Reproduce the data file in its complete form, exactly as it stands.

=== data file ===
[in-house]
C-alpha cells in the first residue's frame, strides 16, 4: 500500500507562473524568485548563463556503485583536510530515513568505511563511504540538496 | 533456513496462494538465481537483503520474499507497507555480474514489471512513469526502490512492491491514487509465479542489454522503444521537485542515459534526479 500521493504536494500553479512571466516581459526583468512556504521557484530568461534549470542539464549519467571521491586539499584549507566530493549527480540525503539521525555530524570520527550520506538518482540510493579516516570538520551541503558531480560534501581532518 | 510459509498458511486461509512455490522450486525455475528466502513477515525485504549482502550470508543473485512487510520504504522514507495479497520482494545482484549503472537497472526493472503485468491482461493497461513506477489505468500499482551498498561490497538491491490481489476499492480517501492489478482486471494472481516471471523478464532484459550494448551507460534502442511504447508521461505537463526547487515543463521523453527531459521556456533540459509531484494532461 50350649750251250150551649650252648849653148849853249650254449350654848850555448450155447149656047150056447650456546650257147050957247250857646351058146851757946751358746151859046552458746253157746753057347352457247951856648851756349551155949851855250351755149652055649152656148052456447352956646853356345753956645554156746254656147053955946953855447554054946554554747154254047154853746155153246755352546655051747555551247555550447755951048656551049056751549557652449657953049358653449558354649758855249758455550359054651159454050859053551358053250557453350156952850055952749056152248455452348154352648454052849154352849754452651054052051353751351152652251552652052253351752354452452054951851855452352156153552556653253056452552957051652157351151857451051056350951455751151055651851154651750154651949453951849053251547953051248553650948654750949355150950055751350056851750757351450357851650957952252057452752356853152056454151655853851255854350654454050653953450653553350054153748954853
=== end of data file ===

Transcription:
[in-house]
C-alpha cells in the first residue's frame, strides 16, 4: 500500500507562473524568485548563463556503485583536510530515513568505511563511504540538496 | 533456513496462494538465481537483503520474499507497507555480474514489471512513469526502490512492491491514487509465479542489454522503444521537485542515459534526479 500521493504536494500553479512571466516581459526583468512556504521557484530568461534549470542539464549519467571521491586539499584549507566530493549527480540525503539521525555530524570520527550520506538518482540510493579516516570538520551541503558531480560534501581532518 | 510459509498458511486461509512455490522450486525455475528466502513477515525485504549482502550470508543473485512487510520504504522514507495479497520482494545482484549503472537497472526493472503485468491482461493497461513506477489505468500499482551498498561490497538491491490481489476499492480517501492489478482486471494472481516471471523478464532484459550494448551507460534502442511504447508521461505537463526547487515543463521523453527531459521556456533540459509531484494532461 50350649750251250150551649650252648849653148849853249650254449350654848850555448450155447149656047150056447650456546650257147050957247250857646351058146851757946751358746151859046552458746253157746753057347352457247951856648851756349551155949851855250351755149652055649152656148052456447352956646853356345753956645554156746254656147053955946953855447554054946554554747154254047154853746155153246755352546655051747555551247555550447755951048656551049056751549557652449657953049358653449558354649758855249758455550359054651159454050859053551358053250557453350156952850055952749056152248455452348154352648454052849154352849754452651054052051353751351152652251552652052253351752354452452054951851855452352156153552556653253056452552957051652157351151857451051056350951455751151055651851154651750154651949453951849053251547953051248553650948654750949355150950055751350056851750757351450357851650957952252057452752356853152056454151655853851255854350654454050653953450653553350054153748954853